if ( gsrgb <= 0.03928 ) g = gsrgb/12.92 else g = e( 2.4 * l((gsrgb+0.055)/1.055) )
if ( bsrgb <= 0.03928 ) b = bsrgb/12.92 else b = e( 2.4 * l((bsrgb+0.055)/1.055) )
0.2126 * r + 0.7152 * g + 0.0722 * b" | bc -l
}
Once you have the luminance value of the text color and background color, you can compute the contrast ratio. The W3C formula to do this is quite simple, but requires knowing which is the lighter and darker colors. This is an extra step in bc. I wrote this Bash function to calculate the ratio based on two colors:
function contrast()
{
        echo "scale=2
if ( $1 > $2 ) { l1=$1; l2=$2 } else { l1=$2; l2=$1 }
(l1 + 0.05) / (l2 + 0.05)" | bc
}
With those functions, it's fairly straightforward to write a Bash script that reads two colors, then computes the contrast ratio. My script also uses Zenity to output the data:
#!/bin/sh

# read color and background color:

color=$( zenity --title 'Set text color' --color-selection --color='black' )
if [ $? -ne 0 ] ; then
        echo '** color canceled - assume black'
        color='rgb(0,0,0)'
fi

background=$( zenity --title 'Set background color' --color-selection --color='white' )
if [ $? -ne 0 ] ; then
        echo '** background canceled - assume white'
        background='rgb(255,255,255)'
fi

# compute luminance:

function luminance()
{

}

lum1=$( luminance $color )
lum2=$( luminance $background )

# compute contrast

function contrast()
{

}

rel=$( contrast $lum1 $lum2 )

# print results

( echo "Color is $color on $background"
echo "Contrast ratio is $rel"

if [ ${rel%.*} -ge 4 ] ; then
        echo "Ok for body text"
else
        echo "Not good for body text"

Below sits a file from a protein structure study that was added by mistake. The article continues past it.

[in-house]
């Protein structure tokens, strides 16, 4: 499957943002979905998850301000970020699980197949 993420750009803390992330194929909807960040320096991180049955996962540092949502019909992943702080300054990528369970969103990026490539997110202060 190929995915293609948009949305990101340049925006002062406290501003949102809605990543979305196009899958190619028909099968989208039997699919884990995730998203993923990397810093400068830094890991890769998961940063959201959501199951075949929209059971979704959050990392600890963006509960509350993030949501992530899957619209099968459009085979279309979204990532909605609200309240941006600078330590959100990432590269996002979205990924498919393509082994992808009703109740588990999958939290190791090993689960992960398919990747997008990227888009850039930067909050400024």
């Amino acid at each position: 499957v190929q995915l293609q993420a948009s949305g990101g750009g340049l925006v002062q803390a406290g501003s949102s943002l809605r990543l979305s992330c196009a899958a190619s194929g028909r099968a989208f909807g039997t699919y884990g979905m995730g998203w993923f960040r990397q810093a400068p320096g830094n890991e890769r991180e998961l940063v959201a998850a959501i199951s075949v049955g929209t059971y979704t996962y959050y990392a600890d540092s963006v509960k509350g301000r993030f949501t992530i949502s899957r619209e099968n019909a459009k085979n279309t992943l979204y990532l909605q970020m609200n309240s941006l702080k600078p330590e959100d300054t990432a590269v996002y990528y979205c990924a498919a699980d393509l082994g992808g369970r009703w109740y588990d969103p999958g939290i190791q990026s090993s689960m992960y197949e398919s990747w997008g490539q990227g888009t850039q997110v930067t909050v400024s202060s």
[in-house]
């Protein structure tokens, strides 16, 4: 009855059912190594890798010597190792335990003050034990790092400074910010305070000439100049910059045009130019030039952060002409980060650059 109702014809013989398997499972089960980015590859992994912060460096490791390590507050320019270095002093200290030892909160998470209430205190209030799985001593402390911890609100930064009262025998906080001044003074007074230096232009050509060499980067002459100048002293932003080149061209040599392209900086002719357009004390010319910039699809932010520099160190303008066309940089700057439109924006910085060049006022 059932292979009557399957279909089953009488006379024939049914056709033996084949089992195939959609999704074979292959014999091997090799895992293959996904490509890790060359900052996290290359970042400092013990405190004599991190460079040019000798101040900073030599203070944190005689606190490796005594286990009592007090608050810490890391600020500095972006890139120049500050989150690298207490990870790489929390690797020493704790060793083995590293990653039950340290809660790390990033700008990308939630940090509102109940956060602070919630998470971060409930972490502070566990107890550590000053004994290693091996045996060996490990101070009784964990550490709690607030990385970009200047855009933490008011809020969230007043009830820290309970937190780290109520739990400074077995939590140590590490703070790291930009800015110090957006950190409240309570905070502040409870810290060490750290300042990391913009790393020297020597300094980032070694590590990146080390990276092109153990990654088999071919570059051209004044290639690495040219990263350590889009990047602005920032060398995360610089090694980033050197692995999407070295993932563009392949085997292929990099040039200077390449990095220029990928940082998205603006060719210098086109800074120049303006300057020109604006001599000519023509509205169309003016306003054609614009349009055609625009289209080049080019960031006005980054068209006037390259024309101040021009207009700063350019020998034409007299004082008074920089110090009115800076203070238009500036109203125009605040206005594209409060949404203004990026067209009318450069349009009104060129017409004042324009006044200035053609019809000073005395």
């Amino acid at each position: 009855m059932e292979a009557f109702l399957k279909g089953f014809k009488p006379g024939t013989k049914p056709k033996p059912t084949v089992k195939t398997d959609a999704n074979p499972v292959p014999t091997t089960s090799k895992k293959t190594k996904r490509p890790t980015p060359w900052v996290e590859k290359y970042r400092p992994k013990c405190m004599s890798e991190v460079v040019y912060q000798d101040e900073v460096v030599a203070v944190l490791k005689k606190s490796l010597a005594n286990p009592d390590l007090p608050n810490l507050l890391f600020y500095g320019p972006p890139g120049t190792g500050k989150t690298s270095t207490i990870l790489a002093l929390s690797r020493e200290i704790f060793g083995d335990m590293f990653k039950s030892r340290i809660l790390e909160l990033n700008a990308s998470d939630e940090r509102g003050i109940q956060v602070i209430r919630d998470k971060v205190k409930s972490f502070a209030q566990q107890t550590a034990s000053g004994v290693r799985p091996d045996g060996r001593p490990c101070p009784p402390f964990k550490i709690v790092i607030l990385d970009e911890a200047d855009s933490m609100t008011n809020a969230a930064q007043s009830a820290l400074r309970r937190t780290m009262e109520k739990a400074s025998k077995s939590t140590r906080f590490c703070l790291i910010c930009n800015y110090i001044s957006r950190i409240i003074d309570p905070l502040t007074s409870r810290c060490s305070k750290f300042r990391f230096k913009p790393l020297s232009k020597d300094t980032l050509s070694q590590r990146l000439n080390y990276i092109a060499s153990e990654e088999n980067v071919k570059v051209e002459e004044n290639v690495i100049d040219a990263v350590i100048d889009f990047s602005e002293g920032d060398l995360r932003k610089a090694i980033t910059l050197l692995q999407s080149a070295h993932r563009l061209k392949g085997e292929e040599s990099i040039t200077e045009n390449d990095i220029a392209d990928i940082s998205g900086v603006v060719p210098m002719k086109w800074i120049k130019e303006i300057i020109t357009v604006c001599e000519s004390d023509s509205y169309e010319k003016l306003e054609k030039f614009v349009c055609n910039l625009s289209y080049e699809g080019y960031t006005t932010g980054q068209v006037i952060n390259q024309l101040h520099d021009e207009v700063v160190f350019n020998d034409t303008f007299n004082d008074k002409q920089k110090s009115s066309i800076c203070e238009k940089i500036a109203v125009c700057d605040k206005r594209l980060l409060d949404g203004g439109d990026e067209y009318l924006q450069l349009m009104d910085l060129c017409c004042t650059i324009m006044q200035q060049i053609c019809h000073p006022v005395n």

fi
if [ ${rel%.*} -ge 3 ] ; then
        echo "Ok for title text"
else
        echo "Not good for title text"
fi) | zenity --text-info --title='Contrast Ratio'
With this script, I have a handy way to calculate the contrast ratio of two colors: text color vs background color. For black text on a white background, the contrast ratio is 21.00, the most visible. The #333 dark gray on white has a contrast ratio of 12.66, which is fine. And the lighter #808080 gray on white has a contrast ratio of 3.95, too low for normal text but acceptable for large text like headings. Very light #ccc gray on white has a contrast ratio of 1.60, which is way too low.

Wednesday, February 15, 2017

I can't read your website

An article at Backchannel discusses an interesting trend in website design, and how the web became unreadable. It's a good read, but I'll summarize briefly:

Web pages are becoming too hard to read.

Put another way, a popular trend in web design is to use low-contrast text. Maybe that looks really cool, but it is also really hard to read. From the article: "I thought my eyesight was beginning to go. It turns out, I’m suffering from design."

I've noticed this trend too, and I do find it hard to read certain websites. Even this blog used to use a #333 dark grey text on white, just because I thought it looked better that way. And to be honest, others were doing it, so I did it too. But when I changed the text to black on white, I find my blog easier to read. I hope you do too.

The colors you choose for your text can affect the readability of your site. This is directly connected to usability.

Don't believe me? Here is a sample paragraph, repeated using different colors.

White on black:
Space: the final frontier. These are the voyages of the starship Enterprise. Its continuing mission: to explore strange new worlds, to seek out new life and new civilizations, to boldly go where no one has gone before.
Black on white: